Opinion: Highway 9 project a rare chance for Grand County
Positive economic development is often a marriage of planning and hard work with a stroke of good timing. Coming out of the grips of the “Great Recession,” communities all over the state and the country are looking for ways to kick start an economy that shows signs of recovery.
Grand County and its communities are putting in the planning and hard work. Many of the towns have started grassroots initiatives and the Board of County Commissioners created an office of economic development with a coordinator to help tie those efforts together and develop a unified county-wide drive to spark further economic development.
The initiative to improve the safety of Highway 9 in Grand County started as a measure to dramatically decrease the accidents related to wildlife. The proposed improvements, which include two wildlife overpasses and five wildlife underpasses, wildlife fencing, road widening (including eight-foot paved shoulders which facilitate bike travel) and improved sight lines are all part of a plan to save the lives of animals and humans.
Upon closer examination, the project is starting to reveal aspects that directly and indirectly relate to economic development. This is where the stroke of good timing has dealt its hand.
Development of the engineering design plan for this stretch of highway started in 2011 with a partnership between the Colorado Department of Transportation, Grand County and Blue Valley Ranch. That design, along with right-of-way acquisition, is approaching completion. Earlier this year, the Colorado Department of Transportation announced its Responsible Acceleration of Maintenance and Partnerships (RAMP) program. What that program does is provide a rare opportunity to fund the project, just as the design is being completed. The funding structure of that program requires a 20 percent match of money from local governments or private donations.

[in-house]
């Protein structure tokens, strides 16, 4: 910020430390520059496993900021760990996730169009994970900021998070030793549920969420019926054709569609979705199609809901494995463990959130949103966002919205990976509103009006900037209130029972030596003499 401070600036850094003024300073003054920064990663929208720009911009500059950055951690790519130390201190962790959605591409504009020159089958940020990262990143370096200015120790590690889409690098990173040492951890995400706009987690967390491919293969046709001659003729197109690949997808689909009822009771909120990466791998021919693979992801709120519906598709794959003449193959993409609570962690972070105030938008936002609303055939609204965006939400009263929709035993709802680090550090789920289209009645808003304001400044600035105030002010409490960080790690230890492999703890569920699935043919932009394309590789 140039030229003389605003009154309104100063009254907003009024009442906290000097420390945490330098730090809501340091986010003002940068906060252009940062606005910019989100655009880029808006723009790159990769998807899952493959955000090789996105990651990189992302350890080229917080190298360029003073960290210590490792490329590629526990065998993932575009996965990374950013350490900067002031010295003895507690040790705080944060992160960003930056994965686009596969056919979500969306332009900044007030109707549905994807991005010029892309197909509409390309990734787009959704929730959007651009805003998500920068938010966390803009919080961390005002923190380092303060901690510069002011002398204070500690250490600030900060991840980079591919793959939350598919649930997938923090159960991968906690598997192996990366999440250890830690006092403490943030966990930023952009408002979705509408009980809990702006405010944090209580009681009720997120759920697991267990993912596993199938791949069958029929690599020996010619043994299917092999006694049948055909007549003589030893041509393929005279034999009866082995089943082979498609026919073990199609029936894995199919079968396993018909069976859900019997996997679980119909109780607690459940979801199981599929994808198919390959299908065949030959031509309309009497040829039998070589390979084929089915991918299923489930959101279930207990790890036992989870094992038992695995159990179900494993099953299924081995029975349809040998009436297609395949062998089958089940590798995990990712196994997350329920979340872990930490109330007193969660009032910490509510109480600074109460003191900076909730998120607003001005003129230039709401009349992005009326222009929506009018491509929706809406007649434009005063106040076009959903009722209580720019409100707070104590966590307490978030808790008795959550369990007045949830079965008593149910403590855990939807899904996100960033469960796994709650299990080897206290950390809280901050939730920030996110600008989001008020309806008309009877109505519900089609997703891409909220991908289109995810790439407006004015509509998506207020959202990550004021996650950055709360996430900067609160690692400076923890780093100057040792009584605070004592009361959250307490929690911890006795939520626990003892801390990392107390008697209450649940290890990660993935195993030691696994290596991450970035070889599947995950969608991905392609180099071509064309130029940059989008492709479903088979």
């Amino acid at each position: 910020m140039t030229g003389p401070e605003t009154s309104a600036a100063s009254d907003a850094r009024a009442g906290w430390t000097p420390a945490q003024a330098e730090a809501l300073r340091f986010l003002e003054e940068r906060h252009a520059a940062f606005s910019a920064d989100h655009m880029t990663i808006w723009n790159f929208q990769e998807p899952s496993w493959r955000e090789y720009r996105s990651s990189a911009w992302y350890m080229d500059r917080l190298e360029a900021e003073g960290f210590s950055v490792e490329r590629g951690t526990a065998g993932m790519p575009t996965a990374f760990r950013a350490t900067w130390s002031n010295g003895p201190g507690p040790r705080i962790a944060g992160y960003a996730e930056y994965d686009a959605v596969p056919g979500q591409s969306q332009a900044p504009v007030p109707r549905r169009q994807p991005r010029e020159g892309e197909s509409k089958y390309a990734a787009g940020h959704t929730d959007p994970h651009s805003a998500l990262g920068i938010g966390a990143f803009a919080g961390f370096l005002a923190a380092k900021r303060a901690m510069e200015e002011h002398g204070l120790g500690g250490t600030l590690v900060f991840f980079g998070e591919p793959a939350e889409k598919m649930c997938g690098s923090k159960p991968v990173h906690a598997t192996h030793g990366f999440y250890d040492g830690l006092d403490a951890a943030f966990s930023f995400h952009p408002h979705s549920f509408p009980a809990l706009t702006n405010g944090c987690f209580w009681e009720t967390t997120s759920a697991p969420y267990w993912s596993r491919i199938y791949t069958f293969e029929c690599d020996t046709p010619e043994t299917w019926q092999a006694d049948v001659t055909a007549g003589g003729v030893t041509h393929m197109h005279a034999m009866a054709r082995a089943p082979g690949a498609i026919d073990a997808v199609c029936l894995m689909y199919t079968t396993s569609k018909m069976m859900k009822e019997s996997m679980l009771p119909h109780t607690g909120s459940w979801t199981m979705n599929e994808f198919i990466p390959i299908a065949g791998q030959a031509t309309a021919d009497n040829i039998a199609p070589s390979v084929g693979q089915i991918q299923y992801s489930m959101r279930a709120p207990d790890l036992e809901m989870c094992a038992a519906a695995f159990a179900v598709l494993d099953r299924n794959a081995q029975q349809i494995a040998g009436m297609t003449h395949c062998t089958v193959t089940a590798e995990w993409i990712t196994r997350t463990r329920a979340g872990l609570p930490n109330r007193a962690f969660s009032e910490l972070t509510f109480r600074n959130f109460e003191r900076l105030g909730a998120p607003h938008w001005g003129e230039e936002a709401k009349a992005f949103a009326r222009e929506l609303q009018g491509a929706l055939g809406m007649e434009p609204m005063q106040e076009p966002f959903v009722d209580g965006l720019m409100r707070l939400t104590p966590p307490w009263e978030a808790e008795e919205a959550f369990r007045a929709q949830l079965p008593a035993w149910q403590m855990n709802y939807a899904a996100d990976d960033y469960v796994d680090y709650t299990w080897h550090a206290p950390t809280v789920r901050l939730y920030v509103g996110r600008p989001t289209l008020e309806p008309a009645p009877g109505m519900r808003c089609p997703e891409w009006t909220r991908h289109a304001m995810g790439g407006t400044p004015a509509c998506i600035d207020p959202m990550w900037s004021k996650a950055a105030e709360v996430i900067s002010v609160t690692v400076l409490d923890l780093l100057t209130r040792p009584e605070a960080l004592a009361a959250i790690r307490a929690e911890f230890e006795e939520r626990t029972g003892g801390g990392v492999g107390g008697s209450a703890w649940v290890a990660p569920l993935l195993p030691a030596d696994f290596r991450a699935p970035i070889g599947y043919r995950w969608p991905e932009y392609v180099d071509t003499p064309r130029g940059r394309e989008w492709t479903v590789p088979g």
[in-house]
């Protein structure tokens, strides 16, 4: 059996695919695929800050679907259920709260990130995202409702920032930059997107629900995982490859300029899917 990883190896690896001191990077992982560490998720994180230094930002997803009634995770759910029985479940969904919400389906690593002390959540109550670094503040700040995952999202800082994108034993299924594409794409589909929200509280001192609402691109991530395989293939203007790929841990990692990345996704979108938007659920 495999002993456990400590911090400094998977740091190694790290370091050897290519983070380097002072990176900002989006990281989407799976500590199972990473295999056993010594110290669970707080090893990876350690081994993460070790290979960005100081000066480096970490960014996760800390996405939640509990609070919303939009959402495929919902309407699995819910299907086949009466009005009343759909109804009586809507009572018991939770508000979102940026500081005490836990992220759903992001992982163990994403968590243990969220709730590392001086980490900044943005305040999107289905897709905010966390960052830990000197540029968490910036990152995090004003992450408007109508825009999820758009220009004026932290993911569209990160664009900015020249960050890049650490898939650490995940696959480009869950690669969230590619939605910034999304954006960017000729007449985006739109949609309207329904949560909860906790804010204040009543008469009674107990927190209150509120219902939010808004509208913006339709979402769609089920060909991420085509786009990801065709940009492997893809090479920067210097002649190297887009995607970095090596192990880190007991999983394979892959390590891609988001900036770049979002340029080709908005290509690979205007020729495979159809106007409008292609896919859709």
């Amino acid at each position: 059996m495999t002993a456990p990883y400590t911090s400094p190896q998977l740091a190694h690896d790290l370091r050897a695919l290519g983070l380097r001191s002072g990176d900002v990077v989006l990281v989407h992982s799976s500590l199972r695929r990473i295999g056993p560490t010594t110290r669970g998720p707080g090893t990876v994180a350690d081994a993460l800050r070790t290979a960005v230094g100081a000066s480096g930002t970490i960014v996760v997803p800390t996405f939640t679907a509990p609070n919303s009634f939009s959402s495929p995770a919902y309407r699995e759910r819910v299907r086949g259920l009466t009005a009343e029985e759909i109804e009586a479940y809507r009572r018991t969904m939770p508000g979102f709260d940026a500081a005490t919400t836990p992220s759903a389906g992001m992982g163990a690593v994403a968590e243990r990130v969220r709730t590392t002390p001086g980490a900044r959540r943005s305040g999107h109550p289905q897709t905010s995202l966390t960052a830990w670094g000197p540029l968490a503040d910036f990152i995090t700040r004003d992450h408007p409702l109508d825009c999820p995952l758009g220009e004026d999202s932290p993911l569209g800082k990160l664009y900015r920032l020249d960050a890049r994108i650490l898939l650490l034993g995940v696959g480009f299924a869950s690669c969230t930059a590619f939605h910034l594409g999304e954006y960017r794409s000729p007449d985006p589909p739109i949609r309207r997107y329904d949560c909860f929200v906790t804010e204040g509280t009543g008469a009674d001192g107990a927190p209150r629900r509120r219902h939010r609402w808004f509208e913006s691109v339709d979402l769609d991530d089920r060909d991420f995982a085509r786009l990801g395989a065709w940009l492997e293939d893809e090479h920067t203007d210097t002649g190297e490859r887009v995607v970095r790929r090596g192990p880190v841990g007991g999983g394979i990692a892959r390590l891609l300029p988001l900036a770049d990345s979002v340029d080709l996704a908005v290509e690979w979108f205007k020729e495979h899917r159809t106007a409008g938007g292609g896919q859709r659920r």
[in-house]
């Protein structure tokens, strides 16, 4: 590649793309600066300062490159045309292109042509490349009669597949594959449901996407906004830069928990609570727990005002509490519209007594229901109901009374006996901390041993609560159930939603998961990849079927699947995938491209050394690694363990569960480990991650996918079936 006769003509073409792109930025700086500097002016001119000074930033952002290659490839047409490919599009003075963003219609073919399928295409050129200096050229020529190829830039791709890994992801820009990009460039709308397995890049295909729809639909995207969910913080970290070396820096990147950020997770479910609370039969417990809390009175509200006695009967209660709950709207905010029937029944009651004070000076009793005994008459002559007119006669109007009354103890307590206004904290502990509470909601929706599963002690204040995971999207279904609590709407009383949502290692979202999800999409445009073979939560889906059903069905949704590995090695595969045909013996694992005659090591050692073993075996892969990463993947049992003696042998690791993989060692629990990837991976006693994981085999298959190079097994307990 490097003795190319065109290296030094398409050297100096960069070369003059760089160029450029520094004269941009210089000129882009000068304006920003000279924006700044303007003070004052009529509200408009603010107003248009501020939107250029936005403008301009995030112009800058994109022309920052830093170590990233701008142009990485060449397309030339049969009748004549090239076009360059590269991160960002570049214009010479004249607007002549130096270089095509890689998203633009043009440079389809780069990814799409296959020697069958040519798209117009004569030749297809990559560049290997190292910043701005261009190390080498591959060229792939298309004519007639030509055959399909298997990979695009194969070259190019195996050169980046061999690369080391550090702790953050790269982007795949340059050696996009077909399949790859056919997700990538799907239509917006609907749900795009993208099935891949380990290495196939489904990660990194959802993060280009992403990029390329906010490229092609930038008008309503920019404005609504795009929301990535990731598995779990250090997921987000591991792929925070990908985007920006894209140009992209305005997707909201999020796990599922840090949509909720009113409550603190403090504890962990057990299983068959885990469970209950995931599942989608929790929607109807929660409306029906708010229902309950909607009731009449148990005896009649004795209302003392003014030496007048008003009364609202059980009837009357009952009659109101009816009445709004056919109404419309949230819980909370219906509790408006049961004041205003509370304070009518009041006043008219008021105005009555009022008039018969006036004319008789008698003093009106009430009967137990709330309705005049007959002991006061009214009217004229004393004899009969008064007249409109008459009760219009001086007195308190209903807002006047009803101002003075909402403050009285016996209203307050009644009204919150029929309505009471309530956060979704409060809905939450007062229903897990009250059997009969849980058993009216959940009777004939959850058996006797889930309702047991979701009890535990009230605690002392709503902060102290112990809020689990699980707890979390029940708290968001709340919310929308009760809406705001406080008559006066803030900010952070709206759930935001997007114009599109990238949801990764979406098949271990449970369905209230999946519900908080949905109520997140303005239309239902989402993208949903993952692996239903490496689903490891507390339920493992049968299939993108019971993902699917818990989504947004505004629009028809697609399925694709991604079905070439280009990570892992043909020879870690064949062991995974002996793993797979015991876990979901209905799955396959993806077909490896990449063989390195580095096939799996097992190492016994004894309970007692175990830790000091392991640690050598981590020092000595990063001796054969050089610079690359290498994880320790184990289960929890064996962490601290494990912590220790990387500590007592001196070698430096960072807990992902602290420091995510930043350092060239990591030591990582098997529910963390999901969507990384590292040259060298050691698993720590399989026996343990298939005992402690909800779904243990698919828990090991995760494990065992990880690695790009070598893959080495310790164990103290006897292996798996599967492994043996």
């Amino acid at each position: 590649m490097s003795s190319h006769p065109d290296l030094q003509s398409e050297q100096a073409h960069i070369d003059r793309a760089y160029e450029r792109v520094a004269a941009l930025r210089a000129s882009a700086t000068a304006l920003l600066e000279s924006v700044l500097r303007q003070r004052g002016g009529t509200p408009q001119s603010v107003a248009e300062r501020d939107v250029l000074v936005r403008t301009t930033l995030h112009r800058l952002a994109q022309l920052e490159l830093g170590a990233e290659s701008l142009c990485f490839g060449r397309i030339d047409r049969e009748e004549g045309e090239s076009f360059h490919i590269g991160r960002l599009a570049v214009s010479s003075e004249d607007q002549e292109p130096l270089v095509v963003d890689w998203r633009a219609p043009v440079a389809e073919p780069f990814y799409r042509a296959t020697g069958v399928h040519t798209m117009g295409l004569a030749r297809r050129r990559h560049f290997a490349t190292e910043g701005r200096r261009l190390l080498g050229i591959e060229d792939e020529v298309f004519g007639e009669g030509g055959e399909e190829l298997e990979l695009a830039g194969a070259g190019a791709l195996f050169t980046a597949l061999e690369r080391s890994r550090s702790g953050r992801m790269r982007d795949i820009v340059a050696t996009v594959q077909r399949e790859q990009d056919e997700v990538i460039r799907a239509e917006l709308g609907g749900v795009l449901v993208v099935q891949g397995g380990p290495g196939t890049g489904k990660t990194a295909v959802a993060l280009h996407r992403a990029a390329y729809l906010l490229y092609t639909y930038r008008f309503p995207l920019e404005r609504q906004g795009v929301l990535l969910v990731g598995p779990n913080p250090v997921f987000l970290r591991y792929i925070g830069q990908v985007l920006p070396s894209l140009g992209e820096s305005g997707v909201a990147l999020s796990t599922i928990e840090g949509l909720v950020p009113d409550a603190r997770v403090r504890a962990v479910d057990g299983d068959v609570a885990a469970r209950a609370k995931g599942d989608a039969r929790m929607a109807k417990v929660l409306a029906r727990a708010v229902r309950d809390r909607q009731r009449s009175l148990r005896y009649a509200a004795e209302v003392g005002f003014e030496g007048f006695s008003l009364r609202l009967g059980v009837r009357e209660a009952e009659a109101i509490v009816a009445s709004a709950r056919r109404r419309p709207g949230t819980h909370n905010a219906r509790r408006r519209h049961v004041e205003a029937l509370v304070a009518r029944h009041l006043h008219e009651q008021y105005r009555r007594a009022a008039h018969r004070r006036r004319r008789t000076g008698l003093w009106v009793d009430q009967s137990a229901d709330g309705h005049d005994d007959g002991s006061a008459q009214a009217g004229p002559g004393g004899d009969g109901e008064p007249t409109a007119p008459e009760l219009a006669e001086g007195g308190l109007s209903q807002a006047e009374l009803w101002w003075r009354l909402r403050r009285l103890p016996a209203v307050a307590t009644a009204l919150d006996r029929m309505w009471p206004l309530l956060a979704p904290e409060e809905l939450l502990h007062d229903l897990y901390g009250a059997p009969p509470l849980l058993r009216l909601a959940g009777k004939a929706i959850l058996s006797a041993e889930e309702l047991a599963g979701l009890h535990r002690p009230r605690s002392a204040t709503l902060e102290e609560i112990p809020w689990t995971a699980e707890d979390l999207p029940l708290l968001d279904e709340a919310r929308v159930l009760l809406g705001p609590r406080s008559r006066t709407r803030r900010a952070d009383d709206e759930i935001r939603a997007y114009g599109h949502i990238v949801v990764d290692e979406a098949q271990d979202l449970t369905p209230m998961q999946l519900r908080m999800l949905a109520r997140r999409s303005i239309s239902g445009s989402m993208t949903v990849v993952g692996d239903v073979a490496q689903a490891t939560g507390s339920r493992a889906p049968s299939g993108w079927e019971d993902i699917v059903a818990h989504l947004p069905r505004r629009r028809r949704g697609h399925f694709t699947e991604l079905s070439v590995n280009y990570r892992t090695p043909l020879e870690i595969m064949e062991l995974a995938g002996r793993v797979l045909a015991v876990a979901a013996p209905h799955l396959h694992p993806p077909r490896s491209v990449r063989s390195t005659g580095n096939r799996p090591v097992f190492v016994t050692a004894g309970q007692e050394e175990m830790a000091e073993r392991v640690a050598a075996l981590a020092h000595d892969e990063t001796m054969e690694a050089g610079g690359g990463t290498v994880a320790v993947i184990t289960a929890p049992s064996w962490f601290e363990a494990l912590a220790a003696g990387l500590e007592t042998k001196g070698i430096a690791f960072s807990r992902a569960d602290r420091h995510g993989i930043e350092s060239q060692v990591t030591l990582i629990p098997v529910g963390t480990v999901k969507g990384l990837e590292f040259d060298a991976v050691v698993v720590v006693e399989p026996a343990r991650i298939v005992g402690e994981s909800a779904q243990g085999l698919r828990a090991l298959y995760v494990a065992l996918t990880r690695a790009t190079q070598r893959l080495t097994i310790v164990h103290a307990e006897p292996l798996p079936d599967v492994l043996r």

Working under a short timeline, a group of community members, Citizens For A Safe Highway 9, partnered with Grand County government and is working to secure that community match. Paul Jones, owner of Blue Valley Ranch, agreed to provide a $4 million matching grant to start the fundraising. The community group has been working hard since that time to invite more stakeholders to join the effort to secure the necessary funding by the July 1 deadline.
If the project is approved in September by the State Transportation Commission, the most obvious and direct economic development will be the location of a $46 million project that will be spread over two construction seasons. The revenue to the local economy and the new jobs generated during that time will be significant.
After the project is completed, there will certainly be the curiosity factor as the wildlife overpasses would be the first of their kind in the state. The improved highway could become an attraction rather than a hazard to avoid. A safer highway makes for a more traveled highway. There is a reason that this project has generated letters of support from agencies devoted to tourism and commerce. There is a reason that this project has generated pledges and letters for support from individuals and entities from all parts of Grand County, from Summit County and from Steamboat Springs. People recognize that this is a major highway that just isn’t safe and that a solution to the problem has been literally left at our doorstep.
Today’s Highway 9 is not the way to welcome visitors to Grand County. A rebuilt Highway 9 would be a worthy gateway to everything Grand County and northwest Colorado have to offer. Grand County may never see an opportunity like this again — to generate short and long-term economic development while making Grand County safer for visitors and residents. We cannot let this opportunity slip away.
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